Call it whatever you like, The Terrible Twos, The Threenager or The Flippin’ Fours, at some point your child is going to enter a tantrum phase.
Tantrums are no fun, but it’s important to remember they are (almost always) a phase and a typical part of childhood development. Your child is learning how to express opinions and determine the best way to achieve a desired result. This is the time to help your little one grow positive social-emotional skills.
Recognize Tantrum Triggers
Keep a journal and write down what precedes most tantrums. This will help you understand what could be “triggering” the behavior. If your child has a care provider, this person should keep notes too. Do most tantrums happen at a certain time of day? Around naptime? Mealtime? At the store? While taking a toy away? After daycare? While you’re on the phone?
Common tantrum triggers include:
- Transitioning (changing too quickly)
- Sensory overload (overwhelmed by environment or activity)
Stay a Step Ahead
Once you recognize the trigger(s), you have a better chance of stopping a tantrum before it starts. For example, if fatigue is a trigger, try rearranging nap schedules or consider an earlier bedtime. If it’s hunger, add a small snack, likeNosh Peanut Butter Puffs, in between mealtimes.
Other ways to get ahead of tantrums
Predictability. Routines are proven to minimize tantrum behaviors. Create a basic schedule for morning, afternoon, and bedtime. If you’re going to change something, talk about it with your child at least 15-30 minutes before you act. Switching activities too quickly can leave children feeling confused and playing emotional catch-up.
Praise good behaviors. This is critical to reinforcing more positive emotional responses. Let your child know when he or she is behaving well. “Thank you for waiting for me to finish talking.” “Great job finishing yourbanana & mango wafer!”
Offer choices. Avoid saying "no" to everything. Replace “no” with “maybe later” or “not right now” and give your tot a sense of control by offering simple choices. "Would you like to wear red or blue today?"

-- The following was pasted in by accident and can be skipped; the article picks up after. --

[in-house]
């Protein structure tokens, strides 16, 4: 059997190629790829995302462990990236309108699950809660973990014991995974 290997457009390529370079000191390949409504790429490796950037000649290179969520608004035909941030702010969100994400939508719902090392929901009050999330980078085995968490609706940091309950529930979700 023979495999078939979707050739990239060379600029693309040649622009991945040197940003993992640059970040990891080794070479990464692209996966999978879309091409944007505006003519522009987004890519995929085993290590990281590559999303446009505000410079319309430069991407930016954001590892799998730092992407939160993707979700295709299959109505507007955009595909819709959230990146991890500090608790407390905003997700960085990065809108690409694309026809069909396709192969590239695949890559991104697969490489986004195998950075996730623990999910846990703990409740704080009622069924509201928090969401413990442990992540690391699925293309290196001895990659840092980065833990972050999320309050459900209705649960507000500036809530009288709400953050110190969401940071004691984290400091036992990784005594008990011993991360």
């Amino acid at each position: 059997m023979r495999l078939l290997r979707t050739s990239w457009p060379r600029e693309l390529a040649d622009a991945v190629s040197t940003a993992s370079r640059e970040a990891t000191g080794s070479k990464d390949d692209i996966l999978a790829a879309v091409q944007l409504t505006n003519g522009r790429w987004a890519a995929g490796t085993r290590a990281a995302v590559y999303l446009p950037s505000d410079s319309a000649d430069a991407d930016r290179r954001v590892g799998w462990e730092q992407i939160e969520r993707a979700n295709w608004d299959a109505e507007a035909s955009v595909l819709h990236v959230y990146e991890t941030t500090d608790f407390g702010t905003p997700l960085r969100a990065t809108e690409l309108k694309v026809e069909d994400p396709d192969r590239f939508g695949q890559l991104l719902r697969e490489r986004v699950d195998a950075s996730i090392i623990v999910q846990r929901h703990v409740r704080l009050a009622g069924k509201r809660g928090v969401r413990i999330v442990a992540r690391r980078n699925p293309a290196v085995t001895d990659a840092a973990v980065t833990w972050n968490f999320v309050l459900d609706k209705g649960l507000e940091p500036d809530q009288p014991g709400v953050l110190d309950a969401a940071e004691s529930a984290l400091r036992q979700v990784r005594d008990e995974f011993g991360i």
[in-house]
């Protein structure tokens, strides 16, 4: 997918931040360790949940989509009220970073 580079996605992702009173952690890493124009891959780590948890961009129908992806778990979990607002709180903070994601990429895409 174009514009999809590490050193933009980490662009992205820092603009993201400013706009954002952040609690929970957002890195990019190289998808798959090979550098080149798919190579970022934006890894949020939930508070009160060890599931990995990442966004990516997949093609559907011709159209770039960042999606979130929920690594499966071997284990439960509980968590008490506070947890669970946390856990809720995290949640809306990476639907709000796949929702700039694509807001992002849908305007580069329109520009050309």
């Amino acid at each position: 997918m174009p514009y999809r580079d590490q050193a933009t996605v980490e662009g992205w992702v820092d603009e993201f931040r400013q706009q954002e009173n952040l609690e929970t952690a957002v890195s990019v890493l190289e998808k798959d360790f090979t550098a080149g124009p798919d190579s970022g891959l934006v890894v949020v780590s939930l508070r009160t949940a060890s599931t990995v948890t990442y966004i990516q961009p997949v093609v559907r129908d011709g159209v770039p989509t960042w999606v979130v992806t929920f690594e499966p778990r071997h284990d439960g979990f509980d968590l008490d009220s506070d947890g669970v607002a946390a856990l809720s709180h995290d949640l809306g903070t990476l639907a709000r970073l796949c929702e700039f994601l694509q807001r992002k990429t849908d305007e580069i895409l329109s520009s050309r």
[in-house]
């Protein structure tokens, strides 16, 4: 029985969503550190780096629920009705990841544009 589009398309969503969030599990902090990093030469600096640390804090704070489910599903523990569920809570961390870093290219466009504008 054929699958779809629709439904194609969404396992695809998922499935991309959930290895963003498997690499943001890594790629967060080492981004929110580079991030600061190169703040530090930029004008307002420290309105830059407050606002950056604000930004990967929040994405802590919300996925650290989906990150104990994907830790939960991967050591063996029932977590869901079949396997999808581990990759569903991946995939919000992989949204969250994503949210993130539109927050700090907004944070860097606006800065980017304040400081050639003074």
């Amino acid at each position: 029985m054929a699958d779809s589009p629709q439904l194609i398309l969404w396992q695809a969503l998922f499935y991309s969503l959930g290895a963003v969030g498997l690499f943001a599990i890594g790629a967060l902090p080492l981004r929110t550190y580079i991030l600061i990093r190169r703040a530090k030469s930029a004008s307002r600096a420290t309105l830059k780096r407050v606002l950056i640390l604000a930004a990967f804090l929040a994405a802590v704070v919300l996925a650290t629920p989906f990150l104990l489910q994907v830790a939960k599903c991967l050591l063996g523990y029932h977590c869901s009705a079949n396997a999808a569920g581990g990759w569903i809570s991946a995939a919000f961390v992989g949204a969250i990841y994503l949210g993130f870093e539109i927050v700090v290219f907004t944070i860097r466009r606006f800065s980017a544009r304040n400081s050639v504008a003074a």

First, then. If I do this, then I get this. Even very young children understand reciprocity. If you have a tantrum trigger on your to-do list, like a shopping trip, think about how to communicate reciprocity. “First, we go to the store, then we go to the playground.”
Emotional vocabulary building.Tantrums can come from verbal limitations. Children are still developing language skills; sometimes it’s frustrating trying to find the right words to describe how they feel.
Help your child name emotions throughout the day. “I see your arms are crossed. Are you feeling mad?” Or, “It’s almost time for lunch. I bet you’re feeling hungry.” “Rubbing your eyes? Seems like you’re feeling tired.”
When a Tantrum Hits
Ok, let’s face it. You can do everything right to prevent a tantrum and still find yourself stuck in the checkout line with a screaming toddler. So what do you do when all preventative measures fail?
Try a Distraction.Sometimes, redirecting focus is all it takes to tame a tantrum. Carry a few healthy organic snack options in your bag. Food can quickly, and positively, shift attention. OurNosh Peanut Butter Puffs are a great organic snack option!
Stay calm. Easier said than done, but it’s important. If you need to step away for a few moments and collect yourself, do it. Just be sure your child is in a safe place where he or she can’t get hurt.
Stay consistent. Your child should grow to know what to expect from you during a tantrum. If I act like this, I get this result. Research still supports time-outs as a safe and effective way to manage typical tantrums, but keep them short. The goal should be for your child to get control of his or herself. When the tantrum ends, meet your child at eye level and talk about the positive behavior you expect from him or her.
Follow Through. If not picking up toys led to a tantrum and time-out, you need to follow through with the request after the tantrum has ended. Otherwise, you risk sending the message to your child that a tantrum is an effective way to get what he or she wants.
The Mayo Clinic: Health and Lifestyle
John Hopkins Medicine: Healthy
Other Nosh Related Blogs:
- Is Your Baby Teething? Knowing the Signs & Tips
-Tips to Know When Your Baby is Hungry